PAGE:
To marry is not just to choose to say “yes.” It is also upstream, a lot of preparations, steps, and questions to ask. Among these questions, there is one that is essential: what matrimonial regime to choose?
Common law system, hybrid separation, universal community, participation in acquests; as many matrimonial regimes that do not have the same advantages or the same disadvantages. Decryption.
The community reduced to acquests
When no marriage contract is signed between the spouses, it is common law, called the city limited to acquests, which applies. An automatic procedure that does not require any formality.
Under this regime, spouses each retain ownership of the property (car, dwelling, furniture, etc.) they acquired before the marriage — same thing for property given or received as part of the succession, during the union.
On the other hand, all other properties acquired during the marriage belong to both spouses indistinctly. This can be beneficial to the spouse whose personal wealth is limited or nonexistent.
On the other hand, the debts are also shared. Thus, if one of the spouses comes to contract obligations, the property divided by the couple can be subject to seizure.
Moreover, in the event of the death of one of the spouses, a part of the inheritance returns to the children of the couple, which can pose problems among the reconstituted families.
Separation of property
As its name indicates, this matrimonial regime implies a legal separation between the inheritances of the spouses. This separation concerns the property acquired before the union, but also those obtained during the marriage.
The choice of this regime does not prohibit the couple from acquiring property in joint ownership. The property is the property of each spouse, in proportion to his contribution.
The main advantage of the scheme: in the case of debt incurred by one spouse, the other spouse can protect his property. A specificity highly appreciated by entrepreneurs who wish to save their spouse from creditors if their company finds itself in financial difficulty.
On the other hand, if the couple separates, everyone leaves with his personal belongings and the share of the goods bought together. If it is impossible to determine an owner or a percentage, the property is divided into two.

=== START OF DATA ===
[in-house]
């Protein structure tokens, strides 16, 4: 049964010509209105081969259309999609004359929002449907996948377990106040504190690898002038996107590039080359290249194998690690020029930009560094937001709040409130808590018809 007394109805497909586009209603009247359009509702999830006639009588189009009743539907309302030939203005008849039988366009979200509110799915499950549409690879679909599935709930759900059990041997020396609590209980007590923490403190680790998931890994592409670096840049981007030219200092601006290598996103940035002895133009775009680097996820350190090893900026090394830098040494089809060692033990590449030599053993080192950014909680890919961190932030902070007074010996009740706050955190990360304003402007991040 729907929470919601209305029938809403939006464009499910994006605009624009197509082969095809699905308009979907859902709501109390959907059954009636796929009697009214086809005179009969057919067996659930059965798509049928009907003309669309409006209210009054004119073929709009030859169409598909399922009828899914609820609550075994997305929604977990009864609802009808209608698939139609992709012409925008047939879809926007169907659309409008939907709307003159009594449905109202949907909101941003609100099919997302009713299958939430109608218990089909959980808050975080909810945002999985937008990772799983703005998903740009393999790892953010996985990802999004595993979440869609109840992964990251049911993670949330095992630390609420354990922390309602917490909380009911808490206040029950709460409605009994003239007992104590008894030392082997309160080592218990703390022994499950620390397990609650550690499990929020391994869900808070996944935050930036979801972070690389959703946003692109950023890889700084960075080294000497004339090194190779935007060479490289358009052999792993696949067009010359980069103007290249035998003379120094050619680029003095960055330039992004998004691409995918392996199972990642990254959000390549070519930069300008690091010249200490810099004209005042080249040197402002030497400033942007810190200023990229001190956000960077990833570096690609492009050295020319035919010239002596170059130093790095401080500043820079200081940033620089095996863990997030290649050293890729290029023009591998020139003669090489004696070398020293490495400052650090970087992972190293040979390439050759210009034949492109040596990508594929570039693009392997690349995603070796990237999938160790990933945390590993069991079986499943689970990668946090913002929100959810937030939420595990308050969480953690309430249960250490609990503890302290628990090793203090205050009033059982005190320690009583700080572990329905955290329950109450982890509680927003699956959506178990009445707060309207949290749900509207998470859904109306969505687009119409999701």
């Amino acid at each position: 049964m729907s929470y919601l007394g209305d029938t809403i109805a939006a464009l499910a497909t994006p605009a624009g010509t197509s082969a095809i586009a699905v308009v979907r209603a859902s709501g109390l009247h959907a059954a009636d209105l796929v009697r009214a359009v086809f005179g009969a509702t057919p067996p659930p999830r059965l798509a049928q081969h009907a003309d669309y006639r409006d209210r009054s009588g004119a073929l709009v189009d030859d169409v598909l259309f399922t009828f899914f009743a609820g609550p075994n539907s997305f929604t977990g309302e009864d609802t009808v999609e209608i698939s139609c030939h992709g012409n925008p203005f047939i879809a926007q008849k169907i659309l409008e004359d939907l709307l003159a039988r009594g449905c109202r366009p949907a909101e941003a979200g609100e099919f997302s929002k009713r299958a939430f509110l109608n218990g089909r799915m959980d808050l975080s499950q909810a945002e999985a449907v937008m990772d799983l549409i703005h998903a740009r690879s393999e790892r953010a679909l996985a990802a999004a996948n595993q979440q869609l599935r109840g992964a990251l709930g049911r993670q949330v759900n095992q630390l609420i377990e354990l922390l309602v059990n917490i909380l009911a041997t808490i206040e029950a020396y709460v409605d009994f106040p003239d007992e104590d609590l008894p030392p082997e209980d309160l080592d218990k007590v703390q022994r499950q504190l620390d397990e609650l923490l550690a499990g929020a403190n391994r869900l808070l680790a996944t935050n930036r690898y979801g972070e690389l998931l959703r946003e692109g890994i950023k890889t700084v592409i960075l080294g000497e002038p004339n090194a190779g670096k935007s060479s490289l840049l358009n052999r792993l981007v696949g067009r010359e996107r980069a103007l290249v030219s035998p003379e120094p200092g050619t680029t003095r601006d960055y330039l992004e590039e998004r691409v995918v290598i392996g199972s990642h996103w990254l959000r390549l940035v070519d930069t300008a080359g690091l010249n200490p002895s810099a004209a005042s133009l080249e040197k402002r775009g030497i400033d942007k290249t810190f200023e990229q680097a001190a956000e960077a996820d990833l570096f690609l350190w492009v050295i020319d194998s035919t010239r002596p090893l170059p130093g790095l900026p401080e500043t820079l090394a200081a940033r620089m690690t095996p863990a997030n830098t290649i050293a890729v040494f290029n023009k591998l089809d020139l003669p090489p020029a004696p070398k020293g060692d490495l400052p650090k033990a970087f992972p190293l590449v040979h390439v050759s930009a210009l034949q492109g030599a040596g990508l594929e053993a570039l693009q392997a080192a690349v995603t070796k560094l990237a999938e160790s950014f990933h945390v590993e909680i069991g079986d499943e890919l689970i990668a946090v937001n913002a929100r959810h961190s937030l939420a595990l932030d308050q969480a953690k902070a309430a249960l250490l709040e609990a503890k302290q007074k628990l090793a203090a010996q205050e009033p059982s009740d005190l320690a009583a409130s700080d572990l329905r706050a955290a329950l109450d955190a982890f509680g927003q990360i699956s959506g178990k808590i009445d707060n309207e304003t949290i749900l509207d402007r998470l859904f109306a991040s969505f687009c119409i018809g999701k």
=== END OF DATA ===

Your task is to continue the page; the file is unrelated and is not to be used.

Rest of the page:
However, be careful to anticipate succession issues to protect the surviving spouse in the event of the death of his spouse.
The universal community
Under this regime, the assets of the spouses, whether property acquired or received before or during the marriage, are grouped to form one single common patrimony. There may, however, be clauses that make it possible to exclude specific properties from this principle of indivision.
The genuine interest of the universal community plan is to allow the surviving spouse to collect all of the couple’s property without paying estate expenses. An advantage that can nevertheless be detrimental to the children of the couple, unless there is a specific clause in the contract.
The children must wait for the death of their second parent to receive an inheritance. Also, the inheritance costs that children will have to pay, which depend on the amount of wealth they receive, are higher than in other plans.
Participation in acquests
This hybrid system works in two stages: if during the marriage, it is the principle of separation of property that applies, it is entirely different in case of dissolution of the marriage contract.
Thus, if the couple separates, the less fortunate spouse receives part of the enrichment of the other. We take the difference of each estate at the signing of the marriage contract and at the time of dissolution to estimate the net acquests generated by each. And it is their difference, called the excess of acquests, divided by two, which makes it possible to determine the amount collected by the creditor spouse.
If it is meant to be fair, the big drawback of this regime lies in the conflictual situation it can generate between the spouses during the dissolution.…